Mar 02, 2012 rated it it was ok
Shelves: non-fiction
Interesting premise, flawed execution. I love the idea of cutting out Chinese made products and I have no doubt that it can be done, but I was disappointed with this book. The reasons for avoiding products that were "Made in China" were weak ("It's an experiment!" "China is too big and other people should have a turn to make things) and I was frustrated that the project didn't really seem to change any underlying attitudes. Several months into the experiment, Bongiorno breaks down and buys her c ...more
Jan 03, 2018 rated it did not like it
The positive: interesting to understand how much is made in China.

Some of the negatives:
-condescending tone. Seems awfully full of herself throughout the book. Makes fun of people a lot, strangers.
-at times it didn’t even seem like she tried that hard to stick with the boycott. Very little research, lots of bending the rules (to the point of putting her family in uncomfortable situations), never tried thrift stores or a good Google search. Lots of looking at stickers in stores but no real out of
Jan 28, 2009 rated it did not like it  ·  review of another edition
Shelves: couldn-t-finish
Of all the good reasons to pick from to boycott products from China for a year - humanitarian, political, economical, environmental - this woman went with the lesser known important reason, curiosity! She was apparently curious as to whether or not a consumer driven, uncreative, ethically empty woman, such as herself, could survive the challenge of forcing her family to go without the needless, trivial things that humans all over the world wouldn't even know existed. A whole chapter was devoted ...more
Jan 02, 2009 rated it liked it
The book is about a family struggling to go a whole year without purchasing anything manufactured in China. The trouble that Made in China merchandise is everywhere - try to buy something at Target.... Fun, quick read and sparked interest for learining more about the topic.
Robert Noll
Feb 20, 2019 rated it did not like it
Shelves: abandoned
My comments to the author after stopping at 1/3 of way through the book:
1. You only need to mention once what a great man your husband is. The story of how you met seems like filler to pad the book length.
2. If you are going to avoid products made in China for a year, be proud of it. Don't try to circumvent your ban by using your self-imposed "gift exception." Stand up for yourself, or just say you are trying to write a book.
3. This book seems like a series of blog posts strung together. Make it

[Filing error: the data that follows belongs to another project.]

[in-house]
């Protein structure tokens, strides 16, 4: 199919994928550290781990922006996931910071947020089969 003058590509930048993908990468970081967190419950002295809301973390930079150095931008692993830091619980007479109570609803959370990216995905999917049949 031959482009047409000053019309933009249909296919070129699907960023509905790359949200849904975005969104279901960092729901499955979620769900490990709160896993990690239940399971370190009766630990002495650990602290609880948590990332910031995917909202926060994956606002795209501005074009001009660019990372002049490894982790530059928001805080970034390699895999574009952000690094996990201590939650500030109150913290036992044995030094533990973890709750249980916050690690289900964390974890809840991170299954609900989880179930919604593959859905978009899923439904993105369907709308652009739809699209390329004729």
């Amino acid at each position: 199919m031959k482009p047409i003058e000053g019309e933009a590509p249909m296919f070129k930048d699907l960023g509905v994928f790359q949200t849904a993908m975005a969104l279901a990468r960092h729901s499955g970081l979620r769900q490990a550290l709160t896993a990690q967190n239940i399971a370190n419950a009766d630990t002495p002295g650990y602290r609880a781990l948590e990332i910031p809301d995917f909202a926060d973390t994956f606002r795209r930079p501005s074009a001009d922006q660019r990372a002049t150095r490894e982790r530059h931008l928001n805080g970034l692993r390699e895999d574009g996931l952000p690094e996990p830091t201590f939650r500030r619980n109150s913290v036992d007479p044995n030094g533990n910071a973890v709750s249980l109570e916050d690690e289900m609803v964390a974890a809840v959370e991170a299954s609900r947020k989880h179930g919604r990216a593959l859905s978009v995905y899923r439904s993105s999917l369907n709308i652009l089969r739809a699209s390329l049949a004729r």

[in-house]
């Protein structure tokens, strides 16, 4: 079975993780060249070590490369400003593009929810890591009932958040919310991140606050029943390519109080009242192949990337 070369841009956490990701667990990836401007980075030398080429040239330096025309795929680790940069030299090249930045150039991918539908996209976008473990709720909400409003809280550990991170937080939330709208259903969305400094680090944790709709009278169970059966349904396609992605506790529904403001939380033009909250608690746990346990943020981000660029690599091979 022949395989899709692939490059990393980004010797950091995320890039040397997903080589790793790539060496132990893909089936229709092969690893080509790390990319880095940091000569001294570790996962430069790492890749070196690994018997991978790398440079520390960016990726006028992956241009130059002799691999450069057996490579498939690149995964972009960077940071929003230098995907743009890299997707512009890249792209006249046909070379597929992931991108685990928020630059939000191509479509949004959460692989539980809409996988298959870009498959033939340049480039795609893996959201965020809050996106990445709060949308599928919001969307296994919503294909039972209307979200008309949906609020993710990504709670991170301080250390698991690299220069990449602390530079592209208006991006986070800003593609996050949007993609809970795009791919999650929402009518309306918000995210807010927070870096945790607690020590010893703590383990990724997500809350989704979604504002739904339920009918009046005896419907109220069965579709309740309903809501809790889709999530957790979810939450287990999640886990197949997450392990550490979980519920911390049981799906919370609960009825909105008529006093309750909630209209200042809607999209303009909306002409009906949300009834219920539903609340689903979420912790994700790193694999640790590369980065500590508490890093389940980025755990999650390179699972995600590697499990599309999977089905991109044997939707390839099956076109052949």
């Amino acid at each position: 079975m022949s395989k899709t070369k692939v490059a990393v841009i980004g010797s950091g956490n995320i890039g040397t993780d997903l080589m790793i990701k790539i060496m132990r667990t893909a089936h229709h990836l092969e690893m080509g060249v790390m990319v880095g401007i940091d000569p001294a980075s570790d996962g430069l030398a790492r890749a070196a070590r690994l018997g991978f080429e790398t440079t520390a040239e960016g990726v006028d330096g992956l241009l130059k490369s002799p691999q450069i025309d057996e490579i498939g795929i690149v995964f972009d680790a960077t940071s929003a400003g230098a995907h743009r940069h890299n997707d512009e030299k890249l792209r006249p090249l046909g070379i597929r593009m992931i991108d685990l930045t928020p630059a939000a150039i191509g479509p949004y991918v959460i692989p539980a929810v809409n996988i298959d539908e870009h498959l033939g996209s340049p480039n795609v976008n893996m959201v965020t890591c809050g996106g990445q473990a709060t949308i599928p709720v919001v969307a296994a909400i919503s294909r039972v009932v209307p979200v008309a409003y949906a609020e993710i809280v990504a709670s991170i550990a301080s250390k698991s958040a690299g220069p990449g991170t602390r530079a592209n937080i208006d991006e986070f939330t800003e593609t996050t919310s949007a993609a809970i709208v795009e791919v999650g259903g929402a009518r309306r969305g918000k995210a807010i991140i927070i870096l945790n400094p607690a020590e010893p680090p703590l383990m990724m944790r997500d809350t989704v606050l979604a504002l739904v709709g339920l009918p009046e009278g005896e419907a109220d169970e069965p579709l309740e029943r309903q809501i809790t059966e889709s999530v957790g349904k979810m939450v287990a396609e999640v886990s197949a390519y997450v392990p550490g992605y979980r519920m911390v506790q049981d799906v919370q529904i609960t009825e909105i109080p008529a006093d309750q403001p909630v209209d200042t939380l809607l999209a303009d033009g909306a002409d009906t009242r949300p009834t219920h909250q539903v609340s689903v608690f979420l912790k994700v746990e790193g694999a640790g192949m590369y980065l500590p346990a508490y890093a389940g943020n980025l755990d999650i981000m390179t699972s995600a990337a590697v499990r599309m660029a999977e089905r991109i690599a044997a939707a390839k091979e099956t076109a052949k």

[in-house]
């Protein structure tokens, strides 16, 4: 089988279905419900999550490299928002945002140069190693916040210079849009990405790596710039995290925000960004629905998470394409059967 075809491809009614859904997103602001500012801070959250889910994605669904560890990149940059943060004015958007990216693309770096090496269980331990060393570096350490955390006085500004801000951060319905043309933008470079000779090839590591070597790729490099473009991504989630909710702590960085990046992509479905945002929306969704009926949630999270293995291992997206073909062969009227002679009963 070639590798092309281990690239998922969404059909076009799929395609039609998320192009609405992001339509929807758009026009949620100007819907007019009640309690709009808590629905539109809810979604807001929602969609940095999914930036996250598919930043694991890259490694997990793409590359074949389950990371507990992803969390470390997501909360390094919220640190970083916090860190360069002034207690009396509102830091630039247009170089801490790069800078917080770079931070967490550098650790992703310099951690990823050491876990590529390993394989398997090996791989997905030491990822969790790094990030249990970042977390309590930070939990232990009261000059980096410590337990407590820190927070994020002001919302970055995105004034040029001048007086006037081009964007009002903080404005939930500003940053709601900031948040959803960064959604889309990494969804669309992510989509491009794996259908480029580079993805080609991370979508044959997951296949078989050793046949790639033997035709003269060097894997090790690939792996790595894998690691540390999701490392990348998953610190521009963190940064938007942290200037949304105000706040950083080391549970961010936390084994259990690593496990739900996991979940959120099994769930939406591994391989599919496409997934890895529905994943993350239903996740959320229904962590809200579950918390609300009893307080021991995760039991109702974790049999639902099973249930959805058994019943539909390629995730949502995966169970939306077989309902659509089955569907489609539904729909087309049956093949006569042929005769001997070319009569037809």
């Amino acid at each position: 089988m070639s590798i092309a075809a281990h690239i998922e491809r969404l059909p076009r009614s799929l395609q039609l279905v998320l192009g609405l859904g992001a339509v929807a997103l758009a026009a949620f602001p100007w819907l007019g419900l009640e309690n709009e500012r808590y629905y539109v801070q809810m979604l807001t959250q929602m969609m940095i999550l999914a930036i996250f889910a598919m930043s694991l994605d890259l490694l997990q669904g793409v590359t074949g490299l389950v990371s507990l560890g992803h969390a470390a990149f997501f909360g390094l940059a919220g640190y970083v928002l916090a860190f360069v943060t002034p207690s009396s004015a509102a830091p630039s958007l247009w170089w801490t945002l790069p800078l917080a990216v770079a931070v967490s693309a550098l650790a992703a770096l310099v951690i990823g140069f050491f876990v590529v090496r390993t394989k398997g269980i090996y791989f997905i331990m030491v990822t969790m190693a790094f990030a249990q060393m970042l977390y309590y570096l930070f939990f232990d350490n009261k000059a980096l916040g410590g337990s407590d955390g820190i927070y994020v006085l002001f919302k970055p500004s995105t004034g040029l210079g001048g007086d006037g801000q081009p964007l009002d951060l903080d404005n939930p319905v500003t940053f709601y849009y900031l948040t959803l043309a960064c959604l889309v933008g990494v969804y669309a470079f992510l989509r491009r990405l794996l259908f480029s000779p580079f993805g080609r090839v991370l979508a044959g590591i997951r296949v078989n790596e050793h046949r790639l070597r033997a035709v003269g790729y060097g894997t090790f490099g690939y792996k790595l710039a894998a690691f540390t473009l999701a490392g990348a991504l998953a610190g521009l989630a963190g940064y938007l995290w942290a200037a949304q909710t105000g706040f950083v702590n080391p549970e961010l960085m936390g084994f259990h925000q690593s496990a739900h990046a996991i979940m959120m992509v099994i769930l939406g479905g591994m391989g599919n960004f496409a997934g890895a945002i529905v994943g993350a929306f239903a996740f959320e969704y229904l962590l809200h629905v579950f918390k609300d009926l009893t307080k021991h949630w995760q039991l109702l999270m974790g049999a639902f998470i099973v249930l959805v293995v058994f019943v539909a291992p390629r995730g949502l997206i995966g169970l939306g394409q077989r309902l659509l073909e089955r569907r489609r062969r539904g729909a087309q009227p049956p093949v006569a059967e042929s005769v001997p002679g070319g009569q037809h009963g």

Jul 19, 2018 rated it it was ok
Shelves: non-fiction, humor
Sara's description of her attempt to live one year without purchasing products made in China.

Some elements were humorous, but she compared herself to other people a lot and she kept referring to her husband as "the Weakest Link." I realize it was done for humorous effect (my friend who recommended the book certainly found it funny), but I'm also reading another book that talks about the I-It effect of not seeing other people as actual people, but more as problems, obstacles, offenders, etc - obj
Jul 22, 2017 rated it did not like it
This book was neither informative or entertaining. She had an interesting premise, but that's where it ends. She doesn't really have a reason for the boycott to frame the book around. She continues to shop at big box stores. When she wants something made in China, she has a friend or family member buy it. The memoir part doesn't really put her family in the best light. (She complains of all the kids' plastic garbage cluttering the living room, but gives in and lets her child buy a purple plastic ...more
Timmy Tiptoes
Jan 23, 2019 rated it did not like it
Shelves: history
Energy and time can be better spent on researching our own consumerism culture and the problem it has created for ourselves. China will not forever willing to be a polluted third world country making affordable/cheap goods for America. Enjoy it now while it lasts. This world is not black and white and it is not a zero sum game. Maybe our own very limited tax dollar didn't magically bailed out the country from the last financial crisis, it is quite possible that it was those hard working Chinese ...more
Inger Marie Morell
Feb 23, 2020 rated it did not like it
The author never manage to bring the book below the everyday trivialities or address the big picture.

The idea is great; one year without buying merchandises from China. However the 147 out of 217 pages that I managed to read before giving up is an endless description of everyday trivialities where not being able to buy 6 US plastic toys for a two year old seems to be an everyday challenge.

Reading the book in 2020 it’s a frightening example on consumerism and even though the environmental challen
مهند الخطيب
Dec 07, 2018 rated it it was ok
The idea of this book is great, it talks about an American woman who tried not to buy anything that was made in China for a whole year.

The book greatly shows the average American spending habits, as other cultures would consider most of the things that she talked about spoiling and over spending.

The writer, Sara Bongiorni, was as I believe over describing the events that she had, and a lot of the events are very repetitive. Once I finished reading half of the book I could easily see what I am